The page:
R.N. Misra, J.
1. The defendant is in appeal against the affirming decision of the learned Subordinate Judge. Cuttack in a suit for ejectment and arrears of rent.
2. Admittedly, the plaintiff is the owner of the house and the defendant is a tenant under him. The plaintiff sued for ejectment as also for recovery of arrears of rent of three months.
3. One of the defences was that there was no valid notice served determining the lease. On that plea Issue No. 3 was raised to the following effect:
'Is the notice served by the plaintiff on the defendant valid and legal?'
In paragraph 3 of the plaint the plaintiff had pleaded that the term of the tenancy was that whenever the plaintiff would ask the defendant to give up possession of the house, he would vacate without protest. In paragraph 4 of the written statement it was pleaded:
'That the plaintiff cannot sue for eviction of the defendant from the disputed properties as he has not determined the relationship of the lessor and lessee between them either in the plaint or in his notice.'
4. The learned trial judge found that the notice issued by the plaintiff to the defendant was not one complying with the requirements of section 106 of the Transfer of Property Act. He then proceeded to examine the case of the plaintiff that parties had contracted that no notice would be necessary for determination of the lease and. therefore, section 106 of the Act was not applicable. He accepted that contention and therefore decreed the suit both for eviction as also for realisation of arrears of rent.
5. The appeal of the defendant was dismissed by the learned Subordinate Judge.
6. The short question raised by the defendant in this appeal is one about the correctness of the judgments of the courts below that notice under section 106 of the Transfer of Property Act was not necessary for the present suit for eviction.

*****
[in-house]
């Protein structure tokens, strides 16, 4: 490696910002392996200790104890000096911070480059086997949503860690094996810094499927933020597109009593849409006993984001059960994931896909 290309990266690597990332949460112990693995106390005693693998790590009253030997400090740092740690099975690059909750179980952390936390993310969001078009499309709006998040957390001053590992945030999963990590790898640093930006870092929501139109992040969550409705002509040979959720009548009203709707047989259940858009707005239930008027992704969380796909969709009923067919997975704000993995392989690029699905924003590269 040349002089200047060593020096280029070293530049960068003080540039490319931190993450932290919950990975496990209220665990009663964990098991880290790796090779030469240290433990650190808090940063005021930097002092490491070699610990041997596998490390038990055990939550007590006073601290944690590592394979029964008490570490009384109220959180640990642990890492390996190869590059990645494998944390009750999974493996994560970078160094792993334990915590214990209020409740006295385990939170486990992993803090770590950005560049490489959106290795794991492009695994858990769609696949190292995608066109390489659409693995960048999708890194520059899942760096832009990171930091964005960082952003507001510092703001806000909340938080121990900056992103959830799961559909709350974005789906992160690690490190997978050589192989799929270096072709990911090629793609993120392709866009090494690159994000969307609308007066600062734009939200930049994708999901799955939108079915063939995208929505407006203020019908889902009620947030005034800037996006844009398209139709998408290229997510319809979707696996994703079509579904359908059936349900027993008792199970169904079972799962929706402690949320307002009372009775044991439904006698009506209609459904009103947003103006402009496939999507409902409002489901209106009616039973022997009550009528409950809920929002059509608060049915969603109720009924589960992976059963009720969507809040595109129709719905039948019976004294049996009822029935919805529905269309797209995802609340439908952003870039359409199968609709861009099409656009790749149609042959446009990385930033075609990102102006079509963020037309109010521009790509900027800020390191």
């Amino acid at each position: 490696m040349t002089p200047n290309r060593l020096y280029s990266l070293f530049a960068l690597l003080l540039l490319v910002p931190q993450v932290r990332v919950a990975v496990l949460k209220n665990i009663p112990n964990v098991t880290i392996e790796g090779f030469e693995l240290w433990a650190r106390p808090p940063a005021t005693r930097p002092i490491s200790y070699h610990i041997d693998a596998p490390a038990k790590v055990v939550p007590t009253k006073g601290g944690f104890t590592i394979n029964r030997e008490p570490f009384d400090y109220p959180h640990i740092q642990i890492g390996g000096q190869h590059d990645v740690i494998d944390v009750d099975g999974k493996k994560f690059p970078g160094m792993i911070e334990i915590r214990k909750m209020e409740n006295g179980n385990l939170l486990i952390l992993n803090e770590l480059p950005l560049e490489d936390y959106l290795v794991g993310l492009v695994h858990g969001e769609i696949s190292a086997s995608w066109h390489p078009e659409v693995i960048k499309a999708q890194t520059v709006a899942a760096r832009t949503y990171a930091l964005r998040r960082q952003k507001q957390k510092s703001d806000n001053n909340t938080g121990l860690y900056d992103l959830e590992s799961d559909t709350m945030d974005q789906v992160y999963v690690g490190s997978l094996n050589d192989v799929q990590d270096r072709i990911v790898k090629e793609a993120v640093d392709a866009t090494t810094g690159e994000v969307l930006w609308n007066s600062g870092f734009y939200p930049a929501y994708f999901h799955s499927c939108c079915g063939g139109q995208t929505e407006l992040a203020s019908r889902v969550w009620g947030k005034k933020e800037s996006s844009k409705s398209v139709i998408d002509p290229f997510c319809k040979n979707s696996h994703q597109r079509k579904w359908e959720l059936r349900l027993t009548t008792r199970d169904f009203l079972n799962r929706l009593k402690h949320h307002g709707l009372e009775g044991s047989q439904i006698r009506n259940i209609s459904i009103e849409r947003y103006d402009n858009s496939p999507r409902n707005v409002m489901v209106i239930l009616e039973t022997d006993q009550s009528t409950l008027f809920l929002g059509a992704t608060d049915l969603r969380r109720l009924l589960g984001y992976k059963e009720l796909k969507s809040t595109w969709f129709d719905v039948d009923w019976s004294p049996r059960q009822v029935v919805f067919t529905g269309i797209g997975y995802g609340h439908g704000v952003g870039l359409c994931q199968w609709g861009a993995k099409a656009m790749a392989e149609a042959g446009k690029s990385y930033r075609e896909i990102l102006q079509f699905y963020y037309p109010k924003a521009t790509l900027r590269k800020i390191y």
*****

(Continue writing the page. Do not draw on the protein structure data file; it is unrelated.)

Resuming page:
7. Section 106 of the Transfer of Property Act provides:
'In the absence of a contract or local law or usage to the contrary, a lease of immovable property for agricultural or manufacturing purposes shall be deemed to be a lease from year to year, terminable, on the part of either lessor or lessee, by six month's notice expiring with the end of a year of the tenancy, and a lease of immovable property for any other purpose shall be deemed to be a lease from month to month, terminable, on the part of either lessor or lessee, by fifteen day's notice expiring with the end of a month of the tenancy.
Every notice under this section must be in writing, signed by or on behalf of the person giving it, and (either be sentby post to the party who is intended to be bound by it or be tendered or delivered personally to such party), or to one of his family or servants at his residence, or (if such tender or delivery is not practicable) affixed to a conspicuous part of the property.'
8. The law as indicated in Section 106 of the Act is meant to apply to all cases except those where there is a contract to the contrary. The burden lay on the plaintiff to establish that notice under Section 106 of the Act was not necessary on account of the fact that there existed a contract to the contrary in respect of the tenancy in dispute. The terms of the lease were oral and, therefore, clear terms are not available for the purpose of interpretation.